The gate was built in the 2nd century AD, most likely during the reign of Emperor Hadrian about 120 to 130 AD. It replaced an existing Doric propylon and served as the northern entrance to the southern market, or agora, in Miletus, an ancient city in what is now Turkey. The gate underwent restoration in the 3rd century following damage from an earthquake. When Justinian strengthened the defenses of Miletus in 538, the gate was incorporated into the city walls. In the 10th or 11th century, an earthquake caused the gate to collapse. Fragments of the structure were scavenged and used in surrounding buildings, but the majority subsided into the ground.
German archaeologist Theodor Wiegand conducted a series of excavations in Miletus from 1899 through 1911. In 1903, the Market Gate of Miletus was excavated and from 1907 to 1908, fragments of the gate were transported to Berlin. Wiegand wrote in his diaries that he gave a presentation using models to Kaiser Wilhelm II, who was so impressed that he ordered the gate’s reconstruction at full scale “like a theater backdrop” in the Pergamon Museum.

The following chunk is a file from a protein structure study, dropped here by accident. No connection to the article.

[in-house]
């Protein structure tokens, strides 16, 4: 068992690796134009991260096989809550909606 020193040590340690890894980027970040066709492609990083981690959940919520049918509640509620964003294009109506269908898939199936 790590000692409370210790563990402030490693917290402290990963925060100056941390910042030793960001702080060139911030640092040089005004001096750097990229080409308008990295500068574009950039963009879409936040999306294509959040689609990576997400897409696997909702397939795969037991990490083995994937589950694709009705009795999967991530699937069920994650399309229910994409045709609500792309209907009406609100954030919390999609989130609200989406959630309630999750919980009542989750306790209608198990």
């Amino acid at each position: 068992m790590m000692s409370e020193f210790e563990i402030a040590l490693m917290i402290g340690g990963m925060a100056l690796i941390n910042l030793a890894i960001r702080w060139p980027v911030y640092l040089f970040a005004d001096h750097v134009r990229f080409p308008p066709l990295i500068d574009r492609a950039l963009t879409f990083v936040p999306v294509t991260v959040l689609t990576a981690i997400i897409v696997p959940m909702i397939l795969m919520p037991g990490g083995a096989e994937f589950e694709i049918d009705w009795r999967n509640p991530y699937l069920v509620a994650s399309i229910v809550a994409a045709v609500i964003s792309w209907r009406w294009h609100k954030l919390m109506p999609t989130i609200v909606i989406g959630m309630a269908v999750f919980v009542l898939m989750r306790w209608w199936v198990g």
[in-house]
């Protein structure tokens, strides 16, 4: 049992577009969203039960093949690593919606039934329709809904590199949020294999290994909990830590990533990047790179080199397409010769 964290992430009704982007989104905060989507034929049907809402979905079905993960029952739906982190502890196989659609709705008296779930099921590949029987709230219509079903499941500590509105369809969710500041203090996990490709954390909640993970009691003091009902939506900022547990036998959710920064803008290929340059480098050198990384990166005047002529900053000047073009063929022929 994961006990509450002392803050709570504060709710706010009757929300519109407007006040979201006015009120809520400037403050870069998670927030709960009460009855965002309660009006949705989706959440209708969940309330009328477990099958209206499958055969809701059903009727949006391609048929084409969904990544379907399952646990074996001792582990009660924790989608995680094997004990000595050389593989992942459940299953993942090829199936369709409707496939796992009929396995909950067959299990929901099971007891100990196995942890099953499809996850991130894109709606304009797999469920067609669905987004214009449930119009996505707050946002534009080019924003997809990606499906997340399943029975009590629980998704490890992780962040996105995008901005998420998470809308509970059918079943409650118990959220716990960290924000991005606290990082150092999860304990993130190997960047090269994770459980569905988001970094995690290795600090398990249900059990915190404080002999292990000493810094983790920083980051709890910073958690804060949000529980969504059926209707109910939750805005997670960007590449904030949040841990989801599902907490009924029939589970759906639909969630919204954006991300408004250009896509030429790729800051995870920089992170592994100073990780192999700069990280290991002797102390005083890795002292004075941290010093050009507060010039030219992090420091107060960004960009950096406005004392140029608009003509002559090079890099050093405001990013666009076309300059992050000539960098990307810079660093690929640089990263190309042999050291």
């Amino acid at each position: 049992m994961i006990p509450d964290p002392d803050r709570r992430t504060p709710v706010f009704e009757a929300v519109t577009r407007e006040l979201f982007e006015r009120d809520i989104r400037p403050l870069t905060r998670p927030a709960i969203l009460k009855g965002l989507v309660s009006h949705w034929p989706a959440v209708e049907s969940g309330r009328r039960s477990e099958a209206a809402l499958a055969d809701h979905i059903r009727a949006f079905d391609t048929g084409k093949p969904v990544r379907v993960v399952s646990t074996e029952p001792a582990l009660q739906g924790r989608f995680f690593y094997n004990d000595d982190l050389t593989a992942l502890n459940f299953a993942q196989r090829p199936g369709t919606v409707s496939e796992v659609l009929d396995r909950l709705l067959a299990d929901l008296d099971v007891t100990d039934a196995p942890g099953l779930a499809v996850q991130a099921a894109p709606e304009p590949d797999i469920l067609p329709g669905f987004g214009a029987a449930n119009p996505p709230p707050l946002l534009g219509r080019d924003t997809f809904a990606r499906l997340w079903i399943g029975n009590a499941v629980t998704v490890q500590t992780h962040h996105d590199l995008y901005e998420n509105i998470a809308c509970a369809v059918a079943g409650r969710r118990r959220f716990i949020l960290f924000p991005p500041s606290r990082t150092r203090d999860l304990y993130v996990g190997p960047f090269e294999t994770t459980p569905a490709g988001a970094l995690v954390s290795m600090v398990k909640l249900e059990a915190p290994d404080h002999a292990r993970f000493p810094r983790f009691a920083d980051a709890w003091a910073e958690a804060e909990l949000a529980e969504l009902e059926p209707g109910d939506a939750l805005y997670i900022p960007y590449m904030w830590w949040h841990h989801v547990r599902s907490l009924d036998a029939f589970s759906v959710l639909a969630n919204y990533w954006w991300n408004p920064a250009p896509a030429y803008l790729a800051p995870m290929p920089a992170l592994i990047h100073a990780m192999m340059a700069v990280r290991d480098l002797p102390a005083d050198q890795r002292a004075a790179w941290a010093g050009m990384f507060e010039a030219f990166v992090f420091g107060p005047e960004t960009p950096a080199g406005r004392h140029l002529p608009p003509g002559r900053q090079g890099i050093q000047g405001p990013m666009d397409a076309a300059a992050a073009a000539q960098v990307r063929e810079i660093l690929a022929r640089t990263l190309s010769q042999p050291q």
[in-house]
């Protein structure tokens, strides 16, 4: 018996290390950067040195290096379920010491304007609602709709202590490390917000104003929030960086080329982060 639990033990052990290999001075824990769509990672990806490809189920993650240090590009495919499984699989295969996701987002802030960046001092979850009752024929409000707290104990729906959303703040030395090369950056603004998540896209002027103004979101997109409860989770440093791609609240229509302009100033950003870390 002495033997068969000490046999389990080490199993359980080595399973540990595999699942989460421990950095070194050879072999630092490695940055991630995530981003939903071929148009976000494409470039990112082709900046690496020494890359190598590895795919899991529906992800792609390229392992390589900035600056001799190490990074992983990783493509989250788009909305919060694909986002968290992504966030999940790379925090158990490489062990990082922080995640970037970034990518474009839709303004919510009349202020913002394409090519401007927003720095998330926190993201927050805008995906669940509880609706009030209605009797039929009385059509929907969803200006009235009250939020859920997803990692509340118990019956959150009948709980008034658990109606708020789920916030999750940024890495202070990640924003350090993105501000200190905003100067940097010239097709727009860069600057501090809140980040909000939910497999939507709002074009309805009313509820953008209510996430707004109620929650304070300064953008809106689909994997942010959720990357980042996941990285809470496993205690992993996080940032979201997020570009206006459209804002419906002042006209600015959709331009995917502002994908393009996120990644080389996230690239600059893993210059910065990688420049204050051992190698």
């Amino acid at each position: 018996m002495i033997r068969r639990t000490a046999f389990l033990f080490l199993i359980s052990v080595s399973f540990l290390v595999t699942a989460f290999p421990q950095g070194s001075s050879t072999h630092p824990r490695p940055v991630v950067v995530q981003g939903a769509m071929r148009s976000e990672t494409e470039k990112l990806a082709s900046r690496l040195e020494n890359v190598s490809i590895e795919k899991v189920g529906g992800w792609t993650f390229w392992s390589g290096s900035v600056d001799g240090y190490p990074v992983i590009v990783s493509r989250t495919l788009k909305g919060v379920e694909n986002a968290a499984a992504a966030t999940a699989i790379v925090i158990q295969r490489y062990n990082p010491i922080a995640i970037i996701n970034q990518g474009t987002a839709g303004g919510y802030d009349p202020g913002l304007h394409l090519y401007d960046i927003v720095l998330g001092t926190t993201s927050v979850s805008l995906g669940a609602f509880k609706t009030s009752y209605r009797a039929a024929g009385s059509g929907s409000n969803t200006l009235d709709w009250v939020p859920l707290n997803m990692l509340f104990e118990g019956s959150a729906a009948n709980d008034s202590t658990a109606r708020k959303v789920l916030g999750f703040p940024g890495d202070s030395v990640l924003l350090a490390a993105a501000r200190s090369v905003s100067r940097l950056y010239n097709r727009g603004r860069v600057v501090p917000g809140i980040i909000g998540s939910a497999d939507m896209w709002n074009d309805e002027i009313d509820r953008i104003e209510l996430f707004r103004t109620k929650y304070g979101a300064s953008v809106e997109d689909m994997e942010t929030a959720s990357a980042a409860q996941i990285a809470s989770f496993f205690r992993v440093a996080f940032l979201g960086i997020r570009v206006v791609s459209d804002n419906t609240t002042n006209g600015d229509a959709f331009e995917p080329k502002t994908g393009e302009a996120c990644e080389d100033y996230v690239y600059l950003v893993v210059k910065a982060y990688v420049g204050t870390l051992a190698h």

From 1925 to 1929, the gate was reassembled in the recently expanded museum from over 750 tons of fragments. However, the fragments did not constitute the entirety of the gate, and fill material had to be used in the reconstruction. Reconstruction began by assembling the middle-floor entablature and placing the second story columns on top, followed by reconstructing the pediments. A base and ground floor were then inserted below. Brick and cement reinforced with steel supplemented the few remains of the lower structure. Original column fragments were bored out, leaving a thickness of 3 to 4 centimetres (1.2 to 1.6 in), and filled with steel and mortar. In the 1920s and 1930s, the museum was criticized for portraying its monuments as originals when they consisted significantly of non-original material.